So I’m currently in India, where for the last couple of days I’ve been immersed in the world of garment manufacture, and trying to solve a nagging production issue, which has now been resolved – hurrah!
However, the world of business means that I’ve been living a very ‘unreal’ Indian existance, being picked up from one air-conditioned location and carried in an air-con car to another similar place. Even the factories are clean and well presented, with air-con meeting rooms and bottled drinks for ‘important’ western buyers like me.
It all feels really weird living like this, even the way I dress is required to demonstrate my separation from the poor and lowest parts of society, I must appear smart and well groomed in order that the factory bosses take me and my business seriously. I must deliberately differentiate myself from the urban poor, demonstrating my ability to be ‘worth something’ to them.
This afternoon I had a rare, and far too short opportunity to escape the clutches of business colleagues and anxious hotel staff and to get out for a change amongst the smells and dust of Mumbai.
One of the great joys for me in this kind of place is to travel by rickshaw, something I’m not often able to do as a business traveller, so I grabbed the chance this afternoon, and without realising it, scored a double whammy.
Not only did I get the rickshaw ride I wanted, but I got a driver with attitude and humour, not only was his ride ‘pimped’ with a large pop culture sticker which almost completely obscured the windscreen, but he also had a large brass hooter for a horn, something which is rather impractical but a lot of fun.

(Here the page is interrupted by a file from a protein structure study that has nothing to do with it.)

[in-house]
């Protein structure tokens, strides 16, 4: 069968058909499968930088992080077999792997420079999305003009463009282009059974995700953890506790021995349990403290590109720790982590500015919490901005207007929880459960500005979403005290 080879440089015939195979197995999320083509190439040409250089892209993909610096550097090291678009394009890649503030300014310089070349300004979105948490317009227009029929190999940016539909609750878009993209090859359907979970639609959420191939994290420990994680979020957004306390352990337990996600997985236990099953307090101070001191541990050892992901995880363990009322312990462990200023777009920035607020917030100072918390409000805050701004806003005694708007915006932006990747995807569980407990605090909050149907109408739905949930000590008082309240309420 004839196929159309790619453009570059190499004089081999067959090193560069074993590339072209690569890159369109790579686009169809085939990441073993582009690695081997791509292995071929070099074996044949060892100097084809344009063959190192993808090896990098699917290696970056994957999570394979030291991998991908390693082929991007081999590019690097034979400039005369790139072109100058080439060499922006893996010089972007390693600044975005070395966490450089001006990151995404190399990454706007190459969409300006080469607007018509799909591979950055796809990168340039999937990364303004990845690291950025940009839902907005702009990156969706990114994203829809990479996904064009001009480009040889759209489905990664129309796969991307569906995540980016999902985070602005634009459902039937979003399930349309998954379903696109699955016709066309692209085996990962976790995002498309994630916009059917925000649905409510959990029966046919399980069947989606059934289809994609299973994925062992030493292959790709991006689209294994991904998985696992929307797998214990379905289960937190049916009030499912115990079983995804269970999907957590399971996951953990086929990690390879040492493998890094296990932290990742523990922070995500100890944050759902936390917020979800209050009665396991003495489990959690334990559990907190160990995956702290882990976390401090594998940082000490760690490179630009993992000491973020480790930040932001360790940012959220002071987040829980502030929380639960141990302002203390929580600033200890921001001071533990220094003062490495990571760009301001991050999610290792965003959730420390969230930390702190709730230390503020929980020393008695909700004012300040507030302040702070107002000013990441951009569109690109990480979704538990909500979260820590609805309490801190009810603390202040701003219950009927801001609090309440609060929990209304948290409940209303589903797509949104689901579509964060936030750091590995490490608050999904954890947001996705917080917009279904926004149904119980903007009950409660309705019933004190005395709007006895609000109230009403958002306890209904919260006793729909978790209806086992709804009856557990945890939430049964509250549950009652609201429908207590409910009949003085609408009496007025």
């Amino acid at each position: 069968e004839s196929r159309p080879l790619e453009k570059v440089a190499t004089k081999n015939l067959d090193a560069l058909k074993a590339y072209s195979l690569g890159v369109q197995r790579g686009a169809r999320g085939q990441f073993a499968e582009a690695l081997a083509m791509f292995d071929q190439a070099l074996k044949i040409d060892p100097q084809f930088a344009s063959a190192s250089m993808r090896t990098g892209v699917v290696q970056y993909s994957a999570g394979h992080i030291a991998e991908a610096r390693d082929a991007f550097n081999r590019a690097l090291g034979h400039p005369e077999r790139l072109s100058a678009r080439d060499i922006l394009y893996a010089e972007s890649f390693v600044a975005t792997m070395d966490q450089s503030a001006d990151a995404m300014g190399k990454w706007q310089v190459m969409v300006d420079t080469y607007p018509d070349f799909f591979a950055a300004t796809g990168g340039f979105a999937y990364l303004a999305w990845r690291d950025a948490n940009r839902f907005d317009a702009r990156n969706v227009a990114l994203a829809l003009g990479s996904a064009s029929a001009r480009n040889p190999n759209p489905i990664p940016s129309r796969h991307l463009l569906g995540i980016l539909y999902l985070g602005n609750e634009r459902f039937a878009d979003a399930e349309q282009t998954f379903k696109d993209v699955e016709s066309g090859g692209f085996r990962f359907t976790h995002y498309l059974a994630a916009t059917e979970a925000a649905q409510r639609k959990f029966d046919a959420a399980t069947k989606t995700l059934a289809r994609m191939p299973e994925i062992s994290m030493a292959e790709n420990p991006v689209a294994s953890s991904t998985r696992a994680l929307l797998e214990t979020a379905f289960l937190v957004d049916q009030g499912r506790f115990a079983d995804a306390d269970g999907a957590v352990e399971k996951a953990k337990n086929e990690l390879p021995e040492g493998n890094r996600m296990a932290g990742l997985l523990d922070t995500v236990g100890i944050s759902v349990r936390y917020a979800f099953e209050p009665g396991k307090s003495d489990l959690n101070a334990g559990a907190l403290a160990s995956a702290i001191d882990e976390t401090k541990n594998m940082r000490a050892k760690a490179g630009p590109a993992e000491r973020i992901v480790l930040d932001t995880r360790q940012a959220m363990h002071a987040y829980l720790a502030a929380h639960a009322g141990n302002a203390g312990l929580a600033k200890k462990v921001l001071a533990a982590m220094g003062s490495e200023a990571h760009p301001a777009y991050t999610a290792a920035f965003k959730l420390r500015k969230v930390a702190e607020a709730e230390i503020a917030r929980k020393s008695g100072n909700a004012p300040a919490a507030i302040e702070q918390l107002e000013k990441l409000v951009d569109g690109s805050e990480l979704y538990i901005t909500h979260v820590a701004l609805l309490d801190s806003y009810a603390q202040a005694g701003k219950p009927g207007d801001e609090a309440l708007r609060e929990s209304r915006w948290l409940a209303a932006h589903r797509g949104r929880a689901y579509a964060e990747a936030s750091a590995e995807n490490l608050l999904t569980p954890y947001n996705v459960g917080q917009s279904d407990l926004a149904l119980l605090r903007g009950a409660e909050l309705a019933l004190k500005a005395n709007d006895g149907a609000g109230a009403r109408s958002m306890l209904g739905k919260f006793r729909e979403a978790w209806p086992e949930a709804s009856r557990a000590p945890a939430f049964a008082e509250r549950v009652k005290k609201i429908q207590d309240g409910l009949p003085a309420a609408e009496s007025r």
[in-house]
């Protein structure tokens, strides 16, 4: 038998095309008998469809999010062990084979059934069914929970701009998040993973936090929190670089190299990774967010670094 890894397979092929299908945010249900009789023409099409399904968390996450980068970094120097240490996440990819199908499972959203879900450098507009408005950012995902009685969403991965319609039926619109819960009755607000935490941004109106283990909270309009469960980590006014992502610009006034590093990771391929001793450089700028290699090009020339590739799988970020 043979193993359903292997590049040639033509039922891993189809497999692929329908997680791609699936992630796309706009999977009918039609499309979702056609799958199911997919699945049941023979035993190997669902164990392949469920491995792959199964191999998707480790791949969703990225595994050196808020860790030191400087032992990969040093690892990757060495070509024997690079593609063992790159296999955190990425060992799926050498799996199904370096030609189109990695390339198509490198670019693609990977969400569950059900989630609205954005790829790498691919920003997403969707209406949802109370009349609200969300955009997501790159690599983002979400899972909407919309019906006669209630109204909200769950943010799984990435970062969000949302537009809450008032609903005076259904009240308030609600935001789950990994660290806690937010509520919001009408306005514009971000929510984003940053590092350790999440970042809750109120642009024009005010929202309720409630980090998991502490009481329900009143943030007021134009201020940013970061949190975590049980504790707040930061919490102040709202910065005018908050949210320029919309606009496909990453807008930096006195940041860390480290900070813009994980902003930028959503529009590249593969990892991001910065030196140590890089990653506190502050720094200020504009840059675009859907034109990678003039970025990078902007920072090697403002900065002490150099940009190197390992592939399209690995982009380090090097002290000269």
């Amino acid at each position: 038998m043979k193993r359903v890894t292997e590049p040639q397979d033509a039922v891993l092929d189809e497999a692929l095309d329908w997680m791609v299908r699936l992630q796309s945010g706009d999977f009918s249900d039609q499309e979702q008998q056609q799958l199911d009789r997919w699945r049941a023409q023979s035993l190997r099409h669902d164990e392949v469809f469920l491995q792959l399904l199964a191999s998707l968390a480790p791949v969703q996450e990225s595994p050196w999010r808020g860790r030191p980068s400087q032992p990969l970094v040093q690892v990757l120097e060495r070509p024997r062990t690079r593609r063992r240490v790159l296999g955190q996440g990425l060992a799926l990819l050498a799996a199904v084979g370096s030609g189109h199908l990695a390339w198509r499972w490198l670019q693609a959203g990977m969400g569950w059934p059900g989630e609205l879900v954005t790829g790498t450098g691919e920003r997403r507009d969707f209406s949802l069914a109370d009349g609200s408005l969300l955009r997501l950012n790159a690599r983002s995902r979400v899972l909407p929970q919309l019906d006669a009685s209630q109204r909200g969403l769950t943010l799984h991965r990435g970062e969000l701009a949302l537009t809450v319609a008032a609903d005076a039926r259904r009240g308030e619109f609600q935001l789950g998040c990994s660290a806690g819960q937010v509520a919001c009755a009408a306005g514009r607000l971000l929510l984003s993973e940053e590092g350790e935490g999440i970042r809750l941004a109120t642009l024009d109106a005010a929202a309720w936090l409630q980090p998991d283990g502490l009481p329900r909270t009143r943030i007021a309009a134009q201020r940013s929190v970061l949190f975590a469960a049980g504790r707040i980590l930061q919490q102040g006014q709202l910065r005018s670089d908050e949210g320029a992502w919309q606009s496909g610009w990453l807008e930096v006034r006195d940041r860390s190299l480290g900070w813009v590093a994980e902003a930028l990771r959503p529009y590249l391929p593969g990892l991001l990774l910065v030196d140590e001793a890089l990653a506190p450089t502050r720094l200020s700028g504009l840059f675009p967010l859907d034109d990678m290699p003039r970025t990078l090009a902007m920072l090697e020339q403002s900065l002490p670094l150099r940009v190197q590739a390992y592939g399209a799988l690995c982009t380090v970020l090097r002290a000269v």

‘Magic??’ I replied, wondering what he was on about.
‘Magic!!’ he declared, before putting on the loudest music in the road, so off we went in his pimped out rickshaw, music blasting. Highly entertaining.
However, the reality of the separation between me and the people around me is not altered by one short rickshaw ride. From the fourth floor window of my hotel room, I look down on a collection of slum dwellings, where people are living in circumstances which for me are unimaginable. Kids walk blithely along huge concrete pipes, between which a stagnant sewer steeps.
Ragged homes are built of reclaimed junk, and men sit for hours sorting through piles of plastic litter, presumably looking for items which are worth reclaiming or have some other resale value.
This is India in the 21st century, beautiful hotels in which the priveliged can dwell in air-conditioned luxury, right next to abject poverty. Apparently I’m stuck in one camp, wanting to make a difference to the other, unsure as to how well I am managing it.